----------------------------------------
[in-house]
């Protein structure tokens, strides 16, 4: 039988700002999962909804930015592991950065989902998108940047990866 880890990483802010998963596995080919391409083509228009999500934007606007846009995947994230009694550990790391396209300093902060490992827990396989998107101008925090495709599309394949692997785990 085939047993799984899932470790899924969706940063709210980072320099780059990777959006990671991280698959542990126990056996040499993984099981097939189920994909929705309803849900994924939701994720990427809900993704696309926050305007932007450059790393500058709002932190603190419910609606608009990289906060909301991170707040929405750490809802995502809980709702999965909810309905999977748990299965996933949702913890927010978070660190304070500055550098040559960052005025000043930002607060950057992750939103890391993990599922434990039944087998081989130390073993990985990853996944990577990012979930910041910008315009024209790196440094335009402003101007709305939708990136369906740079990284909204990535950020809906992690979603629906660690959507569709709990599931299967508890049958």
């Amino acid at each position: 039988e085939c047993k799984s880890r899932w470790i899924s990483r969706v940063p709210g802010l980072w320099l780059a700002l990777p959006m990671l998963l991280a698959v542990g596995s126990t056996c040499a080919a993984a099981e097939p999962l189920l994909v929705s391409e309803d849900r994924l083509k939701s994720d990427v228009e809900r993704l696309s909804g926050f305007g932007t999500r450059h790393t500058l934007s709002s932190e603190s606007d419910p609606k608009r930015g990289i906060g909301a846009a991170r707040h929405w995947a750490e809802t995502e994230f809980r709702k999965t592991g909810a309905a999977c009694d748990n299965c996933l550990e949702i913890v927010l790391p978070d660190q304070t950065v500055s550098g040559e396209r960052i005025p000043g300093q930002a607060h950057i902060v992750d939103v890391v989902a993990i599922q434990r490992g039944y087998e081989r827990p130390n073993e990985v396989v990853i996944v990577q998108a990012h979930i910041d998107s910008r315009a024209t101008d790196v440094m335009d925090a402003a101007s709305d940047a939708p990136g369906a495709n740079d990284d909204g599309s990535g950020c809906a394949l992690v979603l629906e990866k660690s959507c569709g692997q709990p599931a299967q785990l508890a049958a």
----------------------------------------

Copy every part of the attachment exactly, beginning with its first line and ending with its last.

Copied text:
[in-house]
């Protein structure tokens, strides 16, 4: 039988700002999962909804930015592991950065989902998108940047990866 880890990483802010998963596995080919391409083509228009999500934007606007846009995947994230009694550990790391396209300093902060490992827990396989998107101008925090495709599309394949692997785990 085939047993799984899932470790899924969706940063709210980072320099780059990777959006990671991280698959542990126990056996040499993984099981097939189920994909929705309803849900994924939701994720990427809900993704696309926050305007932007450059790393500058709002932190603190419910609606608009990289906060909301991170707040929405750490809802995502809980709702999965909810309905999977748990299965996933949702913890927010978070660190304070500055550098040559960052005025000043930002607060950057992750939103890391993990599922434990039944087998081989130390073993990985990853996944990577990012979930910041910008315009024209790196440094335009402003101007709305939708990136369906740079990284909204990535950020809906992690979603629906660690959507569709709990599931299967508890049958």
């Amino acid at each position: 039988e085939c047993k799984s880890r899932w470790i899924s990483r969706v940063p709210g802010l980072w320099l780059a700002l990777p959006m990671l998963l991280a698959v542990g596995s126990t056996c040499a080919a993984a099981e097939p999962l189920l994909v929705s391409e309803d849900r994924l083509k939701s994720d990427v228009e809900r993704l696309s909804g926050f305007g932007t999500r450059h790393t500058l934007s709002s932190e603190s606007d419910p609606k608009r930015g990289i906060g909301a846009a991170r707040h929405w995947a750490e809802t995502e994230f809980r709702k999965t592991g909810a309905a999977c009694d748990n299965c996933l550990e949702i913890v927010l790391p978070d660190q304070t950065v500055s550098g040559e396209r960052i005025p000043g300093q930002a607060h950057i902060v992750d939103v890391v989902a993990i599922q434990r490992g039944y087998e081989r827990p130390n073993e990985v396989v990853i996944v990577q998108a990012h979930i910041d998107s910008r315009a024209t101008d790196v440094m335009d925090a402003a101007s709305d940047a939708p990136g369906a495709n740079d990284d909204g599309s990535g950020c809906a394949l992690v979603l629906e990866k660690s959507c569709g692997q709990p599931a299967q785990l508890a049958a």